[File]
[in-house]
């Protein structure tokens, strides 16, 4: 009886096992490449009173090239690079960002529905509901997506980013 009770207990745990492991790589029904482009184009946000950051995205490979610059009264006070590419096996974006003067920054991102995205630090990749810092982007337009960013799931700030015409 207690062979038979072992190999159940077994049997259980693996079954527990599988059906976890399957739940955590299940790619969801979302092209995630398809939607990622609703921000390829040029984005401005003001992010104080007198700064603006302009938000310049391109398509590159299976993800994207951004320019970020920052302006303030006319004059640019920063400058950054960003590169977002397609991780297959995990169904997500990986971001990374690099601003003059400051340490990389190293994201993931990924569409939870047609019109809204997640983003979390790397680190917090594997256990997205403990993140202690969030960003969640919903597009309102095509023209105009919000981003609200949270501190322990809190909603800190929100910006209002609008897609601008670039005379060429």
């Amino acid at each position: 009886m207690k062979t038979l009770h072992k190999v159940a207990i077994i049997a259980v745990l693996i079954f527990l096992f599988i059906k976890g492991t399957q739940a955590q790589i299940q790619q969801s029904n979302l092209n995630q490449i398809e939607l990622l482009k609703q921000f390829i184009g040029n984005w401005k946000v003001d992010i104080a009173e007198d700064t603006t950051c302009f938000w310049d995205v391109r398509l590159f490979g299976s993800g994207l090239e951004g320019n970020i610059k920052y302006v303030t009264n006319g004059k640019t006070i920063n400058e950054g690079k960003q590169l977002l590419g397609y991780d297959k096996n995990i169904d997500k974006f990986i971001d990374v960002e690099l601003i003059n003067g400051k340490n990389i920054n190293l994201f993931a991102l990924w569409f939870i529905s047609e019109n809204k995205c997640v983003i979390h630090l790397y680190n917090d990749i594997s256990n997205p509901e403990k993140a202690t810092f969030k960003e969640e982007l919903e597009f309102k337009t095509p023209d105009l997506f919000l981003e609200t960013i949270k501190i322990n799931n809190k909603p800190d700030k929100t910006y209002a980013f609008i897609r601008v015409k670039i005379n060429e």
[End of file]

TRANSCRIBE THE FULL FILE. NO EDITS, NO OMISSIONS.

[in-house]
């Protein structure tokens, strides 16, 4: 009886096992490449009173090239690079960002529905509901997506980013 009770207990745990492991790589029904482009184009946000950051995205490979610059009264006070590419096996974006003067920054991102995205630090990749810092982007337009960013799931700030015409 207690062979038979072992190999159940077994049997259980693996079954527990599988059906976890399957739940955590299940790619969801979302092209995630398809939607990622609703921000390829040029984005401005003001992010104080007198700064603006302009938000310049391109398509590159299976993800994207951004320019970020920052302006303030006319004059640019920063400058950054960003590169977002397609991780297959995990169904997500990986971001990374690099601003003059400051340490990389190293994201993931990924569409939870047609019109809204997640983003979390790397680190917090594997256990997205403990993140202690969030960003969640919903597009309102095509023209105009919000981003609200949270501190322990809190909603800190929100910006209002609008897609601008670039005379060429």
């Amino acid at each position: 009886m207690k062979t038979l009770h072992k190999v159940a207990i077994i049997a259980v745990l693996i079954f527990l096992f599988i059906k976890g492991t399957q739940a955590q790589i299940q790619q969801s029904n979302l092209n995630q490449i398809e939607l990622l482009k609703q921000f390829i184009g040029n984005w401005k946000v003001d992010i104080a009173e007198d700064t603006t950051c302009f938000w310049d995205v391109r398509l590159f490979g299976s993800g994207l090239e951004g320019n970020i610059k920052y302006v303030t009264n006319g004059k640019t006070i920063n400058e950054g690079k960003q590169l977002l590419g397609y991780d297959k096996n995990i169904d997500k974006f990986i971001d990374v960002e690099l601003i003059n003067g400051k340490n990389i920054n190293l994201f993931a991102l990924w569409f939870i529905s047609e019109n809204k995205c997640v983003i979390h630090l790397y680190n917090d990749i594997s256990n997205p509901e403990k993140a202690t810092f969030k960003e969640e982007l919903e597009f309102k337009t095509p023209d105009l997506f919000l981003e609200t960013i949270k501190i322990n799931n809190k909603p800190d700030k929100t910006y209002a980013f609008i897609r601008v015409k670039i005379n060429e």